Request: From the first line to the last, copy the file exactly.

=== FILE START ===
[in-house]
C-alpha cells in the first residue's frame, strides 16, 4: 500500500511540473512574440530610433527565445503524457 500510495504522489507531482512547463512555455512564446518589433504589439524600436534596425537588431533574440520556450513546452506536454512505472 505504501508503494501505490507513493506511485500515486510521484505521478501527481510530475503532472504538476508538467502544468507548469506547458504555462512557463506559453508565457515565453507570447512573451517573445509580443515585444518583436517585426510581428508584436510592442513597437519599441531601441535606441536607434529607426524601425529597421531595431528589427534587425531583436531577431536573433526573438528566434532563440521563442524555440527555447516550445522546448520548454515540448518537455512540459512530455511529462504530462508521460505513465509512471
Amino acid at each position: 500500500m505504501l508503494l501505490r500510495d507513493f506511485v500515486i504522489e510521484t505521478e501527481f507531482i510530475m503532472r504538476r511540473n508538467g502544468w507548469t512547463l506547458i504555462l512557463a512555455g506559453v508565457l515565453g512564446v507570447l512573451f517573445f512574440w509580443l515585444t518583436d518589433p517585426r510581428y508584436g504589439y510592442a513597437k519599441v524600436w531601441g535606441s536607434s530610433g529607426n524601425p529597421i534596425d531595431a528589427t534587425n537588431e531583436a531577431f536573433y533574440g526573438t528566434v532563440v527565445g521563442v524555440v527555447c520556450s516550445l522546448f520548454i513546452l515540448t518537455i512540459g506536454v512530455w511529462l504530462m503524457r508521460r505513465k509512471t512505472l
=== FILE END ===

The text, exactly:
[in-house]
C-alpha cells in the first residue's frame, strides 16, 4: 500500500511540473512574440530610433527565445503524457 500510495504522489507531482512547463512555455512564446518589433504589439524600436534596425537588431533574440520556450513546452506536454512505472 505504501508503494501505490507513493506511485500515486510521484505521478501527481510530475503532472504538476508538467502544468507548469506547458504555462512557463506559453508565457515565453507570447512573451517573445509580443515585444518583436517585426510581428508584436510592442513597437519599441531601441535606441536607434529607426524601425529597421531595431528589427534587425531583436531577431536573433526573438528566434532563440521563442524555440527555447516550445522546448520548454515540448518537455512540459512530455511529462504530462508521460505513465509512471
Amino acid at each position: 500500500m505504501l508503494l501505490r500510495d507513493f506511485v500515486i504522489e510521484t505521478e501527481f507531482i510530475m503532472r504538476r511540473n508538467g502544468w507548469t512547463l506547458i504555462l512557463a512555455g506559453v508565457l515565453g512564446v507570447l512573451f517573445f512574440w509580443l515585444t518583436d518589433p517585426r510581428y508584436g504589439y510592442a513597437k519599441v524600436w531601441g535606441s536607434s530610433g529607426n524601425p529597421i534596425d531595431a528589427t534587425n537588431e531583436a531577431f536573433y533574440g526573438t528566434v532563440v527565445g521563442v524555440v527555447c520556450s516550445l522546448f520548454i513546452l515540448t518537455i512540459g506536454v512530455w511529462l504530462m503524457r508521460r505513465k509512471t512505472l